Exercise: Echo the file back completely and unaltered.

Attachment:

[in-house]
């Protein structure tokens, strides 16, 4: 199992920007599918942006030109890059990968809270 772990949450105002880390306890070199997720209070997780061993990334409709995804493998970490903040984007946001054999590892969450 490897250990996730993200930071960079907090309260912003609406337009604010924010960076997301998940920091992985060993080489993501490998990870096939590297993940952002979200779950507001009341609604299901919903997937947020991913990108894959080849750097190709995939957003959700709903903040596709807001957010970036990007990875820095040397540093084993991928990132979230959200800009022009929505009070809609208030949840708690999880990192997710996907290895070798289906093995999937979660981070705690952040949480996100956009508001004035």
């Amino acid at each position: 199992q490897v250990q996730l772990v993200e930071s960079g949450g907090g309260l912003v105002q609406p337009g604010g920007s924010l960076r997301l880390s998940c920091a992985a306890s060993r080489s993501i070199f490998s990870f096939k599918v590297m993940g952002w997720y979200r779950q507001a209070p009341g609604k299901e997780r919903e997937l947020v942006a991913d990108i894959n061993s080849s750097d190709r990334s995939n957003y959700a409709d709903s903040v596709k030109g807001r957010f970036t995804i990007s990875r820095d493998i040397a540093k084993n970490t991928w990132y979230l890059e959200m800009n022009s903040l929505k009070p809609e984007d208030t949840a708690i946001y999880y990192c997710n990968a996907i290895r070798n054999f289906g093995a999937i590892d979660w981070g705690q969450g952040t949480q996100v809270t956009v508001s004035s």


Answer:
[in-house]
């Protein structure tokens, strides 16, 4: 199992920007599918942006030109890059990968809270 772990949450105002880390306890070199997720209070997780061993990334409709995804493998970490903040984007946001054999590892969450 490897250990996730993200930071960079907090309260912003609406337009604010924010960076997301998940920091992985060993080489993501490998990870096939590297993940952002979200779950507001009341609604299901919903997937947020991913990108894959080849750097190709995939957003959700709903903040596709807001957010970036990007990875820095040397540093084993991928990132979230959200800009022009929505009070809609208030949840708690999880990192997710996907290895070798289906093995999937979660981070705690952040949480996100956009508001004035």
């Amino acid at each position: 199992q490897v250990q996730l772990v993200e930071s960079g949450g907090g309260l912003v105002q609406p337009g604010g920007s924010l960076r997301l880390s998940c920091a992985a306890s060993r080489s993501i070199f490998s990870f096939k599918v590297m993940g952002w997720y979200r779950q507001a209070p009341g609604k299901e997780r919903e997937l947020v942006a991913d990108i894959n061993s080849s750097d190709r990334s995939n957003y959700a409709d709903s903040v596709k030109g807001r957010f970036t995804i990007s990875r820095d493998i040397a540093k084993n970490t991928w990132y979230l890059e959200m800009n022009s903040l929505k009070p809609e984007d208030t949840a708690i946001y999880y990192c997710n990968a996907i290895r070798n054999f289906g093995a999937i590892d979660w981070g705690q969450g952040t949480q996100v809270t956009v508001s004035s």